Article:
– Added ‘Focus’ concept to Apple Watch, which is part of the larger Apple ecosystem update that basically tells your contacts when you’re doing something that needs focus (a new variant of do-not-disturb).

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Apple Fitness+ Updates: These are for Apple’s subscription service, Apple Fitness+ (Plus), which I’ve covered in the past. These updates are modest for now, though again, I expect far more updates in the fall here, in line with last year. In the meantime, these two new items will arrive later this month (June).

– Adding slate of new Artist spotlight series workouts: including Lady Gaga, Keith Urban, Jennifer Lopez, and Alisha Keys.

– Adding new instructor Jeanette Jenkins, with her workout series focused on HIIT & Strength workouts.

– Added more filters for workout types

– Adding picture-in-picture for Fitness+, meaning you can see the workout being played while in another app in your phone.

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And with that, that’s all there is. Quick and easy! Again, I expect more features will bubble to the surface over the coming days, especially with the developer betas being released today. Typically we’re talking 3-4x the number of features outlined during the keynote for watchOS, will make themselves known. Usually more minor things, but every little feature is often a big deal to someone. And then again in September, we’ll likely see another slate of new features then with new hardware.

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With that – thanks for reading!

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47 Comments

  1. gideon

    is anyone going to buy a garmin after this hits the streets?

    • Mike S.

      Of course. Apple Watch has no appeal to me except for the nice screen.

    • Paul S.

      Why wouldn’t they? Still no ANT+, no support for power meters, limited battery life. I don’t know of an app that allows navigation and recording simultaneously (there may be one, but certainly not Apple’s native apps). There are many things that Garmin watches do much better than an Apple Watch (I’m sitting here with a AW5 on my wrist and a Fenix 5+ within reach). There are, of course, many things that an AW does much better than a Garmin watch, which is why I’m wearing the AW and not the Fenix, but an AW pales in comparison for certain uses.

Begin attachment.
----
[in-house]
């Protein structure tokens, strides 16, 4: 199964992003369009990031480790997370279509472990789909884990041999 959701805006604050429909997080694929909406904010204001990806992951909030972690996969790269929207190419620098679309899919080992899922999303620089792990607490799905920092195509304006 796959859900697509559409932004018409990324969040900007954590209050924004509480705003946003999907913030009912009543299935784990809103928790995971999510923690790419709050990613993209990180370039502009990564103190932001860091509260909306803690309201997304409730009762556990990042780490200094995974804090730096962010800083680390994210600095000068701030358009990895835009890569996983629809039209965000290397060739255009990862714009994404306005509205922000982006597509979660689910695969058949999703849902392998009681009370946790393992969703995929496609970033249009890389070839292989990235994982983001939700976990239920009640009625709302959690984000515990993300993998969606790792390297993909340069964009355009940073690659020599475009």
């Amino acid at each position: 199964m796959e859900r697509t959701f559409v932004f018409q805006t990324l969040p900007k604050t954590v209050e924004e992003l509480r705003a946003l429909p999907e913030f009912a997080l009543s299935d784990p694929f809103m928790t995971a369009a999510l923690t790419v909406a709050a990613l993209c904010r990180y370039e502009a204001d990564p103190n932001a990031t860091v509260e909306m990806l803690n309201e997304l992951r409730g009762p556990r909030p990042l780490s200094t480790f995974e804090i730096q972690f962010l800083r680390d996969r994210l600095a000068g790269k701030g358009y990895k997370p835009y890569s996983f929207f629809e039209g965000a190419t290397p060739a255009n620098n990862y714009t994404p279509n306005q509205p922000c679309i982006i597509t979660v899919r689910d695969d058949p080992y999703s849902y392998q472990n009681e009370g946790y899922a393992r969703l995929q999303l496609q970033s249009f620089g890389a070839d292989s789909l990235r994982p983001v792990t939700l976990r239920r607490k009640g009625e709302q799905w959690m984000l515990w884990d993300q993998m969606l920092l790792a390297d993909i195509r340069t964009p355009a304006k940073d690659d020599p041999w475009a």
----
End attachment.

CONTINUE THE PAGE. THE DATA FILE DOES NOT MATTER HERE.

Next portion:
And of course, if you’re using an Android phone, there absolutely no point in getting an Apple Watch.

    • Jason

      I would. I have no interest in an Apple Watch so long as the battery life remains under 2 days. Charging the Fenix every 10 to 14 days is bliss. When they push the Apple Watch out to 5 days plus, *then* I’d look hard at whether I need the sport features of the Garmin versus the smart features of the Apple. In the meantime, Garmin is accumulating more data history that will make it harder for me to leave them…

    • Dalogan72

      Garmin, polar, Suunto and even Wahoo are better than Apple Watch

    • Dave

      The difference is that just about everything the Garmin offers (obviously not including battery life) is possible on Watch with the right app.

    • mpulsiv

      Apple Watch vs. Garmin battle justified by consumers has been around for years. People can’t seem to understand that the fundamental difference. Apple Watch is a smart watch and Garmin is a fitness watch.
      I have been in Garmin ecosystem since 2012 and to this day Apple Watch doesn’t appeal as cohesive fitness realm. Apple Watch is an amazing product for my non-fitness usage.

    • Indeed, I don’t really see anything here that’s going to change the dynamic in Apple’s favor any more than it was the day before. Meaning, nothing on this list of changes is a major decider.

      Ultimately, as others have pointed out, people have chosen one or the other for years, for a slew of reasons. That won’t change.

    • “The difference is that just about everything the Garmin offers (obviously not including battery life) is possible on Watch with the right app.”

      True.

      But, that sorta overlooks the main challenge: It’s only possible if you cobble together a slew of apps. And even then, it’s not really possible. For example, up till yesterday, 3rd party apps couldn’t take advantage of the always-on screen. And we don’t yet know what that looks like. So setting that aside for a sec.

      You’d have to cobble one app for structured workouts, another app for power meter support. Maybe you find one app that does them both. Want to ride/run a course? Recovery and related stats? Another app. Music? Another app, and so on. In some cases, you can pull many functions together – but not always, and not often to the same depth as any of the dedicated fitness watches.